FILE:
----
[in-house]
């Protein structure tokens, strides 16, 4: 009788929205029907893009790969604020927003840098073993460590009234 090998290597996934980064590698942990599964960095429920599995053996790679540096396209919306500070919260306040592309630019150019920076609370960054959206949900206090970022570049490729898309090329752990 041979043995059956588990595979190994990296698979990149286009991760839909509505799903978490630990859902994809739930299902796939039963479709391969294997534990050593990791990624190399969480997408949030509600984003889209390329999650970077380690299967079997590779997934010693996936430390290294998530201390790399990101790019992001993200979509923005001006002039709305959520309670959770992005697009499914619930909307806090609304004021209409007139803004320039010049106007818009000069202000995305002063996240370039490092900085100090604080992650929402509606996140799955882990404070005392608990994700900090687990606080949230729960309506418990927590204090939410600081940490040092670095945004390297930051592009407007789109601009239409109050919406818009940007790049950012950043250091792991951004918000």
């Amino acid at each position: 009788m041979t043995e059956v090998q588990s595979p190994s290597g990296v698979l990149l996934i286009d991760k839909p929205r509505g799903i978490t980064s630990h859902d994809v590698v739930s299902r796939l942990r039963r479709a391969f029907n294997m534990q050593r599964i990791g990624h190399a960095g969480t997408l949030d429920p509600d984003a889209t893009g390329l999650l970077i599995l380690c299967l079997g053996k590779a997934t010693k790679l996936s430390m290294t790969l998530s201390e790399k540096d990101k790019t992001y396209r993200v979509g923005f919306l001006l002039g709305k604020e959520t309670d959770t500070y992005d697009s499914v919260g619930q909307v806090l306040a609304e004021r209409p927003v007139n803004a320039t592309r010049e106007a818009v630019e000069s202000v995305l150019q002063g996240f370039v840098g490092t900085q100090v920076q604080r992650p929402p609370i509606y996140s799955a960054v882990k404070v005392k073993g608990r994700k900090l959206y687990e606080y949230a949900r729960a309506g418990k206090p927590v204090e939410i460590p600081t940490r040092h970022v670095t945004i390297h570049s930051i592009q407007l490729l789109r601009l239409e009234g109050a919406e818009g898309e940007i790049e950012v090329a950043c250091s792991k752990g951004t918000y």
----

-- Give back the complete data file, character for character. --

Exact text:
[in-house]
């Protein structure tokens, strides 16, 4: 009788929205029907893009790969604020927003840098073993460590009234 090998290597996934980064590698942990599964960095429920599995053996790679540096396209919306500070919260306040592309630019150019920076609370960054959206949900206090970022570049490729898309090329752990 041979043995059956588990595979190994990296698979990149286009991760839909509505799903978490630990859902994809739930299902796939039963479709391969294997534990050593990791990624190399969480997408949030509600984003889209390329999650970077380690299967079997590779997934010693996936430390290294998530201390790399990101790019992001993200979509923005001006002039709305959520309670959770992005697009499914619930909307806090609304004021209409007139803004320039010049106007818009000069202000995305002063996240370039490092900085100090604080992650929402509606996140799955882990404070005392608990994700900090687990606080949230729960309506418990927590204090939410600081940490040092670095945004390297930051592009407007789109601009239409109050919406818009940007790049950012950043250091792991951004918000």
């Amino acid at each position: 009788m041979t043995e059956v090998q588990s595979p190994s290597g990296v698979l990149l996934i286009d991760k839909p929205r509505g799903i978490t980064s630990h859902d994809v590698v739930s299902r796939l942990r039963r479709a391969f029907n294997m534990q050593r599964i990791g990624h190399a960095g969480t997408l949030d429920p509600d984003a889209t893009g390329l999650l970077i599995l380690c299967l079997g053996k590779a997934t010693k790679l996936s430390m290294t790969l998530s201390e790399k540096d990101k790019t992001y396209r993200v979509g923005f919306l001006l002039g709305k604020e959520t309670d959770t500070y992005d697009s499914v919260g619930q909307v806090l306040a609304e004021r209409p927003v007139n803004a320039t592309r010049e106007a818009v630019e000069s202000v995305l150019q002063g996240f370039v840098g490092t900085q100090v920076q604080r992650p929402p609370i509606y996140s799955a960054v882990k404070v005392k073993g608990r994700k900090l959206y687990e606080y949230a949900r729960a309506g418990k206090p927590v204090e939410i460590p600081t940490r040092h970022v670095t945004i390297h570049s930051i592009q407007l490729l789109r601009l239409e009234g109050a919406e818009g898309e940007i790049e950012v090329a950043c250091s792991k752990g951004t918000y």